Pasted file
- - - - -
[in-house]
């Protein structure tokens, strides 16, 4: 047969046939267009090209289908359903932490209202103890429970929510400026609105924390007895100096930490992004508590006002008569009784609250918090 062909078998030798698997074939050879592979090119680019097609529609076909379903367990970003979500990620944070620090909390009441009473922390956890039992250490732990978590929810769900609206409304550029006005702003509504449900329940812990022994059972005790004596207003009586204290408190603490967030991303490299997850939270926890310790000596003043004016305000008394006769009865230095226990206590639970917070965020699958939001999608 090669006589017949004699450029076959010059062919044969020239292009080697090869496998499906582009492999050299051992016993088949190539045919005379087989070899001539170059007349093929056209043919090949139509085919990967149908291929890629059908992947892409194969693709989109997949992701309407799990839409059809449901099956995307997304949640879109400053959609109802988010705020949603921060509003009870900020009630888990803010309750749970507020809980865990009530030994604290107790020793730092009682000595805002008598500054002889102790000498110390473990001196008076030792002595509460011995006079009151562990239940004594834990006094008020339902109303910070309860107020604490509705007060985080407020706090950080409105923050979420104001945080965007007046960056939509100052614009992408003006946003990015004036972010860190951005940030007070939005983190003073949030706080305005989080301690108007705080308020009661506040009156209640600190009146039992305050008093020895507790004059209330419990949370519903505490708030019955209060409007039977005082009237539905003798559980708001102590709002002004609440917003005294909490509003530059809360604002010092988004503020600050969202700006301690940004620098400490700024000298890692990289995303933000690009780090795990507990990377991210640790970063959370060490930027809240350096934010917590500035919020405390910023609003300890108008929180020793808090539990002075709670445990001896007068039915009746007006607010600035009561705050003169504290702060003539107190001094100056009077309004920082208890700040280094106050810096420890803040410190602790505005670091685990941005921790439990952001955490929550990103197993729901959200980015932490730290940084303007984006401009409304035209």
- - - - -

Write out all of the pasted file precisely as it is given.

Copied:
[in-house]
């Protein structure tokens, strides 16, 4: 047969046939267009090209289908359903932490209202103890429970929510400026609105924390007895100096930490992004508590006002008569009784609250918090 062909078998030798698997074939050879592979090119680019097609529609076909379903367990970003979500990620944070620090909390009441009473922390956890039992250490732990978590929810769900609206409304550029006005702003509504449900329940812990022994059972005790004596207003009586204290408190603490967030991303490299997850939270926890310790000596003043004016305000008394006769009865230095226990206590639970917070965020699958939001999608 090669006589017949004699450029076959010059062919044969020239292009080697090869496998499906582009492999050299051992016993088949190539045919005379087989070899001539170059007349093929056209043919090949139509085919990967149908291929890629059908992947892409194969693709989109997949992701309407799990839409059809449901099956995307997304949640879109400053959609109802988010705020949603921060509003009870900020009630888990803010309750749970507020809980865990009530030994604290107790020793730092009682000595805002008598500054002889102790000498110390473990001196008076030792002595509460011995006079009151562990239940004594834990006094008020339902109303910070309860107020604490509705007060985080407020706090950080409105923050979420104001945080965007007046960056939509100052614009992408003006946003990015004036972010860190951005940030007070939005983190003073949030706080305005989080301690108007705080308020009661506040009156209640600190009146039992305050008093020895507790004059209330419990949370519903505490708030019955209060409007039977005082009237539905003798559980708001102590709002002004609440917003005294909490509003530059809360604002010092988004503020600050969202700006301690940004620098400490700024000298890692990289995303933000690009780090795990507990990377991210640790970063959370060490930027809240350096934010917590500035919020405390910023609003300890108008929180020793808090539990002075709670445990001896007068039915009746007006607010600035009561705050003169504290702060003539107190001094100056009077309004920082208890700040280094106050810096420890803040410190602790505005670091685990941005921790439990952001955490929550990103197993729901959200980015932490730290940084303007984006401009409304035209």